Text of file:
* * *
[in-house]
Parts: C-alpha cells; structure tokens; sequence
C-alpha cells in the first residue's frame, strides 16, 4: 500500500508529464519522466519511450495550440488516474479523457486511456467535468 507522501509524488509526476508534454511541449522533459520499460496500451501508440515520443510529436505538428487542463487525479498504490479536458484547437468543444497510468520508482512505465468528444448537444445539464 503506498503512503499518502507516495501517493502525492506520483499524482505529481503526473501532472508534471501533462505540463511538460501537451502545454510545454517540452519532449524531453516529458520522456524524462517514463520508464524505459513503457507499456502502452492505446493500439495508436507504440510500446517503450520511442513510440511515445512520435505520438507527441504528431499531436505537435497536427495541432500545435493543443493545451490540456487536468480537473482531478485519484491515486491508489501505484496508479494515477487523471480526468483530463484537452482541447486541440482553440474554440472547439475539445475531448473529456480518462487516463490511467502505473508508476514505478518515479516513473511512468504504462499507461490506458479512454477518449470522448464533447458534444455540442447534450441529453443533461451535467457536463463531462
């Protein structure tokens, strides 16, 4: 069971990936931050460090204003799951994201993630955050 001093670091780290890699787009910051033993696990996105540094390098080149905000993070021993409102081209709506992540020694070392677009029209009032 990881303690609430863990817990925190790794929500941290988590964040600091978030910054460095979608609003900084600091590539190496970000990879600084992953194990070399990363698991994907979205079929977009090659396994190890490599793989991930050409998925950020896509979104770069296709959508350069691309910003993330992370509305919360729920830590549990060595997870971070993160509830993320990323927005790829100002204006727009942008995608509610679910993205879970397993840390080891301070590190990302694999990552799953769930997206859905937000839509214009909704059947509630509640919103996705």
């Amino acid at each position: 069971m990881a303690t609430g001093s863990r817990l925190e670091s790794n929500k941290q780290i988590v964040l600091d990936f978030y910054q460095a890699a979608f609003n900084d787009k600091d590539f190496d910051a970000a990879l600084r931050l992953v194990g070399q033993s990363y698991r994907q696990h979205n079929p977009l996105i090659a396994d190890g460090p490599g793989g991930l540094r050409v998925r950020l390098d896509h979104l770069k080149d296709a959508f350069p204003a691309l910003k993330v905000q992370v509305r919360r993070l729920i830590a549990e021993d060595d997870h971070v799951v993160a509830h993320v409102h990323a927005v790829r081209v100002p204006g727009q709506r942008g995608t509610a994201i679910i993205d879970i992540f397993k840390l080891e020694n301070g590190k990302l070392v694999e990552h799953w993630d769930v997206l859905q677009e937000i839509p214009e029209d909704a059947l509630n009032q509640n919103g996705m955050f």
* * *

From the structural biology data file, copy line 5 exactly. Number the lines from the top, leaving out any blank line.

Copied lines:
């Amino acid at each position: 069971m990881a303690t609430g001093s863990r817990l925190e670091s790794n929500k941290q780290i988590v964040l600091d990936f978030y910054q460095a890699a979608f609003n900084d787009k600091d590539f190496d910051a970000a990879l600084r931050l992953v194990g070399q033993s990363y698991r994907q696990h979205n079929p977009l996105i090659a396994d190890g460090p490599g793989g991930l540094r050409v998925r950020l390098d896509h979104l770069k080149d296709a959508f350069p204003a691309l910003k993330v905000q992370v509305r919360r993070l729920i830590a549990e021993d060595d997870h971070v799951v993160a509830h993320v409102h990323a927005v790829r081209v100002p204006g727009q709506r942008g995608t509610a994201i679910i993205d879970i992540f397993k840390l080891e020694n301070g590190k990302l070392v694999e990552h799953w993630d769930v997206l859905q677009e937000i839509p214009e029209d909704a059947l509630n009032q509640n919103g996705m955050f």